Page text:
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 WJCS  Vol.11 No.6 , June 2021
Aortic Neocuspidization with Autologous Pericardium: Initial Experience of Single Center
Abstract: Background: Aortic neo-cuspidization (AVNeo) procedure has been adopted by limited centers with the publication of the mid-long term successful results. The aim of this study was to present initial experience of the AVNeo procedure of a single center. Methods: The medical records of 24 patients who underwent AVNeo with or without concomitant cardiac surgery between February 2019 and February 2021 at our tertiary hospital were scanned retrospectively. Results: The mean age of patients was aged 58.21 ± 13.14 years and 16 (66.7%) of them were men. 16 patients were operated on for aortic stenosis (66.67%). Morphology of the aortic valve was tricuspid in 21 (87.5%) and bicuspid in 3 (12.5%) of the patients. Additional cardicac surgery was performed in 13 (54.17%) patients. No patients needed reoperation for bleeding, pacemaker implantations, conversion to classical prosthetic aortic valve replacement, or infective endocarditis. Two patients died due to non-cardiac reasons. Preoperative peak and mean aortic valve pressures improved significantly at 1st and 6th months (Preop: 89.06 ± 21.88 mmHg and 56.38 ± 15.09 mmHg 1st month: 22.00 ± 3.93 mmHg and 8.73 ± 2.60 mmHg, 6th month: 18.13 ± 3.02 mmHg and 6.93 ± 1.83 mmHg). Conclusion: In conclusion, the AVNeo procedure is a feasible technique for aortic valve pathologies, with the advantages of avoiding anticoagulants and the applicability of concomitant surgical procedures. Although this procedure requires meticulous experience, results similar to the available published literature can be obtained and reproducible even during learning curve when technical steps are strictly followed.

1. Introduction

Aortic valve replacement (AVR) with mechanical or bioprosthetic valves is still a standart approach for aortic valve diseases. Despite the durability, due to the need for long-term anticoagulation, morbidity and mortality such as bleeding and thromboembolic events reduce the desire of surgeons to use mechanical valves. For aortic valve disease, bioprosthetic valves are increasingly being used in elderly patients for replacement. However, despite advances in the design and construction of prosthetic valves, hemodynamic performance cannot yet be compared to that of natural aortic valves. Aortic valve repair is performed infrequently only by some experienced centers for only a selected group of aortic valve disease patients due to technical difficulties and durability of applied techniques. Thus, aortic valve neocuspidization (AVNeo) has emerged as another option that can be applied to a wide spectrum of aortic pathologies. Aortic valve reconstruction with a glutaraldehyde-treated autologous pericardium in patients with aortic valve disease was proposed and started by Duran et al. in 1995 [1]. Since then, different techniques have been reported. In 2011, Ozaki et al. published their first case series of aortic valve neocuspidisation for aortic valve disease with glutaraldehyde-treated autologous pericardium in 88 patients between April 2007 and August 2009 [2]. One of the main advantages of this method, the natural aortic root expansion in systole with maximal effective orifice area was achieved when compared with aortic valve replacement. AVNeo procedure has been adopted by limited centers with the publication of the mid-long term successful results. In our department, we started performing the Ozaki procedure for patients with aortic valve disease in February 2019. The aim of our study was to present short and mid-term results of the Ozaki procedure.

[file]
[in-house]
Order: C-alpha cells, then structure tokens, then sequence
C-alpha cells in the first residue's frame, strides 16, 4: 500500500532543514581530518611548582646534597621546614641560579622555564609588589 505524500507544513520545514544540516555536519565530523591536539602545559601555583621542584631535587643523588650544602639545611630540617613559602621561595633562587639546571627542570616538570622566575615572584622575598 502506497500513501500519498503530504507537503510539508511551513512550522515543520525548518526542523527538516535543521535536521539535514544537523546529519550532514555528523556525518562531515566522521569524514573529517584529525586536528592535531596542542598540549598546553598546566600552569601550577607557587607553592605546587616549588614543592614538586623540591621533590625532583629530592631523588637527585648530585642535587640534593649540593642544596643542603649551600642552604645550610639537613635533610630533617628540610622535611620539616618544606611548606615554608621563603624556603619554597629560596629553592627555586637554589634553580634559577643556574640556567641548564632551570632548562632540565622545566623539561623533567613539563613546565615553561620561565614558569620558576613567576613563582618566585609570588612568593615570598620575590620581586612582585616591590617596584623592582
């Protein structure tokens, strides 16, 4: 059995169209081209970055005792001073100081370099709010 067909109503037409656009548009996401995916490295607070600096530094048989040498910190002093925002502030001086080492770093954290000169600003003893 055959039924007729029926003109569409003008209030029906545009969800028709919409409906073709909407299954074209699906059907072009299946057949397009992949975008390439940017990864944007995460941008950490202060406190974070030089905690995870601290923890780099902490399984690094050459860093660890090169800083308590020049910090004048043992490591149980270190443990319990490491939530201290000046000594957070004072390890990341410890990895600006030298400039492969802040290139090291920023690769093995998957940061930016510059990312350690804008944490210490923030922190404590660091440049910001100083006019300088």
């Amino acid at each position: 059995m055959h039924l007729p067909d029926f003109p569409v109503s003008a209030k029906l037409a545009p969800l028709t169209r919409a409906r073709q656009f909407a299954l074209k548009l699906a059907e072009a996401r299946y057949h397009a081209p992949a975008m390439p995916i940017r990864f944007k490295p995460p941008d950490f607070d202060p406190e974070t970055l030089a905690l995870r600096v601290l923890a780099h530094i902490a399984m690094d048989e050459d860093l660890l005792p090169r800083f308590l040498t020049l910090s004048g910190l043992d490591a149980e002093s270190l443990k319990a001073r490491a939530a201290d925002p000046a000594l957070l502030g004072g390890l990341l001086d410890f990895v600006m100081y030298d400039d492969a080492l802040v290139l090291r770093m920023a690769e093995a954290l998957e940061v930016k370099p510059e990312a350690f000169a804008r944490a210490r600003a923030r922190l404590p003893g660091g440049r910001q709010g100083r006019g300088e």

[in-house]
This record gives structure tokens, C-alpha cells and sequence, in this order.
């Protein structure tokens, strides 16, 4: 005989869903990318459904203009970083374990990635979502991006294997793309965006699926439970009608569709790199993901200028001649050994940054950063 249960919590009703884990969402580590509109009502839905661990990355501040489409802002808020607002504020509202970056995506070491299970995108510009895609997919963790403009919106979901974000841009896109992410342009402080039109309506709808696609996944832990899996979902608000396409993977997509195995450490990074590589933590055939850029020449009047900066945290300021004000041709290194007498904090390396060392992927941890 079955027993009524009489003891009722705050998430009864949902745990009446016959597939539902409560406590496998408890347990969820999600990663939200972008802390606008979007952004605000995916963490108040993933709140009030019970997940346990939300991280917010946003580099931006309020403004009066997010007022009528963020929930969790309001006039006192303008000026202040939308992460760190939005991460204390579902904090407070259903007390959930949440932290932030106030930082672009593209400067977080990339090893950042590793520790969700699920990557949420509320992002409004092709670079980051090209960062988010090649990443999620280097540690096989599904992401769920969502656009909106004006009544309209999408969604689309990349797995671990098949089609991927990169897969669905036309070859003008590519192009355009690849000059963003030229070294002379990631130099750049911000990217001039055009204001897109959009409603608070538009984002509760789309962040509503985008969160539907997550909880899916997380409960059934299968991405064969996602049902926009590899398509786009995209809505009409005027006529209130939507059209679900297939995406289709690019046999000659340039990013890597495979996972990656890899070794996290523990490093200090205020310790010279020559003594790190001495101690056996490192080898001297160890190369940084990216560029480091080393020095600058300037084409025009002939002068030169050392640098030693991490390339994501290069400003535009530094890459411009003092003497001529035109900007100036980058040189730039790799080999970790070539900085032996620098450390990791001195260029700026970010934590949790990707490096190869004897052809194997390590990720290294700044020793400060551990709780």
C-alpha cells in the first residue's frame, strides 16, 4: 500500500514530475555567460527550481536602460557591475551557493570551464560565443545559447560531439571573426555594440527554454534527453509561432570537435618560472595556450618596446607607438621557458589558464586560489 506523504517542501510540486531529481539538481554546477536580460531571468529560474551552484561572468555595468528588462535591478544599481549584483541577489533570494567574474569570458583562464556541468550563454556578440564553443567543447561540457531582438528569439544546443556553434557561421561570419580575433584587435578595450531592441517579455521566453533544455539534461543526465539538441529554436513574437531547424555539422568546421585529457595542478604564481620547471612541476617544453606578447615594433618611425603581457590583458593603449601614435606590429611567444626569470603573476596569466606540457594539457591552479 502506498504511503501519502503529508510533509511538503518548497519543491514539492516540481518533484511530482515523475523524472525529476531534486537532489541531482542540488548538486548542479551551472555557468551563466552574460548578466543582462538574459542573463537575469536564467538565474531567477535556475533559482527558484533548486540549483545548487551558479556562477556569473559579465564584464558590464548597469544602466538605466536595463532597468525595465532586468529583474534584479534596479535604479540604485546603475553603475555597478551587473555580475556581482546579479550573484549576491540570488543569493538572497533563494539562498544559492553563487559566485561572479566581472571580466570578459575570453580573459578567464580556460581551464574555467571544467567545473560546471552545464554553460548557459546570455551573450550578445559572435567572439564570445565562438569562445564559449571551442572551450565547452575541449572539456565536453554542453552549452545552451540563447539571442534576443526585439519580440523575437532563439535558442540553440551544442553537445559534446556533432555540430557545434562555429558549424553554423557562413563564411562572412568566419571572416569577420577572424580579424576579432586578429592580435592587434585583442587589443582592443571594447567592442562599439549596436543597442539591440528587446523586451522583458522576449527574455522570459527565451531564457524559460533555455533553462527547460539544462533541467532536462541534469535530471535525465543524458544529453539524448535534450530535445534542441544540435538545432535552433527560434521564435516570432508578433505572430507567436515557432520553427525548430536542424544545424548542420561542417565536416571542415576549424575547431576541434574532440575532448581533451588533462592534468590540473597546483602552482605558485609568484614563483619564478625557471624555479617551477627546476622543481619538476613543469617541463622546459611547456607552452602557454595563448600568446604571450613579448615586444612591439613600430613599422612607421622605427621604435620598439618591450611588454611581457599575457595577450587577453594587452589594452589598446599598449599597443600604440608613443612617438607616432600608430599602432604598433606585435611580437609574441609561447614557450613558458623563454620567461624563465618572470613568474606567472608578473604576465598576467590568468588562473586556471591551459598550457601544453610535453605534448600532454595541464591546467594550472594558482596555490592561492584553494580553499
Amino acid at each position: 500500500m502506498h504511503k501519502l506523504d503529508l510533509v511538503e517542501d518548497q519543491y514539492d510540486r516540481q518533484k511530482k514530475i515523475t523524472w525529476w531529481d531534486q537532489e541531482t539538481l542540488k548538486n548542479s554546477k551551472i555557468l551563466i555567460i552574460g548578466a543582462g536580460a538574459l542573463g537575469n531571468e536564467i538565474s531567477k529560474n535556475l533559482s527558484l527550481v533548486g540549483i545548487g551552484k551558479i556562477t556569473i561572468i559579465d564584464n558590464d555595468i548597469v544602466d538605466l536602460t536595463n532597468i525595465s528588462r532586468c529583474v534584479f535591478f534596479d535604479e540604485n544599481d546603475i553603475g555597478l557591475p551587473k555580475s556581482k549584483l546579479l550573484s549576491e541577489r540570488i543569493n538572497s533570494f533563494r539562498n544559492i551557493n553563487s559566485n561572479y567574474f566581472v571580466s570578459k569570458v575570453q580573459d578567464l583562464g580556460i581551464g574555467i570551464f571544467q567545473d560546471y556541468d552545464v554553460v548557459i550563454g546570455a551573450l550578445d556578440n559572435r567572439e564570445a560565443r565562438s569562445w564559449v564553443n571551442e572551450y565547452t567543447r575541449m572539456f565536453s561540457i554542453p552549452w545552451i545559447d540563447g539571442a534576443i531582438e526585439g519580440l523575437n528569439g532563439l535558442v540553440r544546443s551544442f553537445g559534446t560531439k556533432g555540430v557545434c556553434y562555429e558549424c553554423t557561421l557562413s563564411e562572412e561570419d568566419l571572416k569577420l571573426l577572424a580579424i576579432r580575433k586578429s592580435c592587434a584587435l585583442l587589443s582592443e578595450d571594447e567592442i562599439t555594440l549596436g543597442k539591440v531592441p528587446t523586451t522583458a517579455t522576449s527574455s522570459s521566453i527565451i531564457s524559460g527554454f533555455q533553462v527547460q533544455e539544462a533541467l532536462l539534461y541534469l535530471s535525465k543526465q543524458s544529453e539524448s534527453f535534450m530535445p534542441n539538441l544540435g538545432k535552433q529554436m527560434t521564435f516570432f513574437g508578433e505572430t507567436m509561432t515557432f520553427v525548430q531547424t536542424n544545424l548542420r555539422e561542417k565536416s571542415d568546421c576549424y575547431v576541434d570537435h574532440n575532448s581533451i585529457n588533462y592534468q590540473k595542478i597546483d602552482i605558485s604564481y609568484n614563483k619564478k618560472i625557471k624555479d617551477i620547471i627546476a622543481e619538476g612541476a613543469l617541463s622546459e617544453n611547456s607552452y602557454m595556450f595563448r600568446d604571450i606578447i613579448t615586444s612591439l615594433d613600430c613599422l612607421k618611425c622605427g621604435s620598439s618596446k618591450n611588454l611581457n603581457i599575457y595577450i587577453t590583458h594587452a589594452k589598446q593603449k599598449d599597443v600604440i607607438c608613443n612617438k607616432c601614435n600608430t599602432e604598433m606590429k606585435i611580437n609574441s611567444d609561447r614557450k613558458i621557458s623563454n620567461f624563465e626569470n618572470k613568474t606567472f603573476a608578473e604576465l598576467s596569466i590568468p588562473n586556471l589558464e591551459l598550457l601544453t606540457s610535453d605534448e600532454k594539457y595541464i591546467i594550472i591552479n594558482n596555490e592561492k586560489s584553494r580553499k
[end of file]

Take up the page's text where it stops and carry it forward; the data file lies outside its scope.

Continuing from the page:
2. Methods

2.1. Study Design

24 patients who underwent AVNeo with or without concomitant cardiac surgery between February 2019 and February 2021 in the cardiac surgery department of our university hospital were included in this study. Patient’s medical records were prospectively gathered and retrospectively analyzed from the electronic database of our hospital. The study protocol was approved by the local ethics committee (date: January 28, 2021; no. 2021/45). The study was conducted in accordance with the principles of the Declaration of Helsinki. In the current study, patients’ preoperative clinical features, operative data (including aortic cusps sizes) and postoperative echocardiographic results were recorded.

2.2. Surgical Technique

This technique is routinely performed with median sternotomy incision with standardized aorto-caval/bicaval cannulation. Briefly, pericardial patches should be taken with care and treated with glutaraldehyde solutions. After resection of aortic cusps, the new pericardial aortic cusps are sewn into aortic annulus according to measurement of each aortic cusp. This sizing is crucial for procedural success. After sewing these three cusps, aortotomy incision was closed as usual, and the operation was completed with standardized techniques. Surgical steps of this technique for cuspis preparation and implantation have been explained in detail in previous articles [2] [3] [4] [5] [6].

2.3. Statistics

Statistical analysis was performed using the SPSS for Windows version 15.0 (SPSS Inc., Chicago, IL, USA). Continuous variables are expressed as mean ± standard deviation (SD) and categorical variables as numbers (n) and percentages (%). Friedman tests were conducted to test whether there is a significant change in the peak and mean aortic valve pressure, due to violations of parametric test assumptions (non-normal distribution and low number of cases). The Wilcoxon tests were performed to test the significance of pairwise differences using Bonferroni correction to adjust for multiple comparisons.

3. Results

3.1. Preoperative Characteristics